How food service and the cafeteria workers are affected by COVID-19

Students+can+get+school+meals+as+shown+here+at+their+homes.+Picture+Credit%3A+Unsplash

Students can get school meals as shown here at their homes. Picture Credit: Unsplash

Gracie Ross

Ever since the coronavirus started, lives have changed drastically. The questions many people ask are about the children who rely on getting proper meals from school.

 

“Every day I worry about them. Every day,” said Alyssia Wright, executive director of Fulton County Schools’ nutrition program in Fulton County, Ga. “We come up with ways every week to find a new way to get meals to our kids”.

 

According to Roswell High School’s website, 95 Fulton county schools are offering curbside pickup from 11:00-1:00 and also offering to deliver meals to bus stops from 10:45-12:00 (RHS).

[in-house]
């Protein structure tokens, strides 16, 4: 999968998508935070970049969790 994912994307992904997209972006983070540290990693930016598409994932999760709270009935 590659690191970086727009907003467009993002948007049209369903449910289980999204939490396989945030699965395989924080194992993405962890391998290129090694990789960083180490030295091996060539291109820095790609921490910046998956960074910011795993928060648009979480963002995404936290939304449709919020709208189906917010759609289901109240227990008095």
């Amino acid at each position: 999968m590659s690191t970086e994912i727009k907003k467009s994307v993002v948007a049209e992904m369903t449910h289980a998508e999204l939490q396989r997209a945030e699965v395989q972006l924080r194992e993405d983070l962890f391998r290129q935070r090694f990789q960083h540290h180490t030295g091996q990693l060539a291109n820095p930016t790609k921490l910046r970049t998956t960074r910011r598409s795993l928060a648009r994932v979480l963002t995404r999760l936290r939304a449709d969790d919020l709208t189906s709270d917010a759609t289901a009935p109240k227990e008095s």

Over the summer, thousands of cafeteria workers went to schools while they were closed to the public. Cafeteria workers made sure millions of children who rely on free meals or half-priced food were getting fed. Schools delivered meals to students at home.

 

As schools were debating on whether to open school or start remote learning, they considered the low wages and working conditions for teachers/workers. They are at high risk for COVID-19 and are highly affected by the pandemic while working to get meals to students relying on the school for food. According to USA today, “cafeteria workers need to be recognized with labor protections for risking their own health to continue serving free meals to students”.

Not only are cafeteria workers in jeopardy of getting the coronavirus, but the way food is being served is different. Food servers have to be more cautious that food is sanitary and safe. While the virus is mainly caught with human contact, workers must wash hands and surfaces to ensure the safety of the food. Due to the coronavirus, there are many shortages on food as well.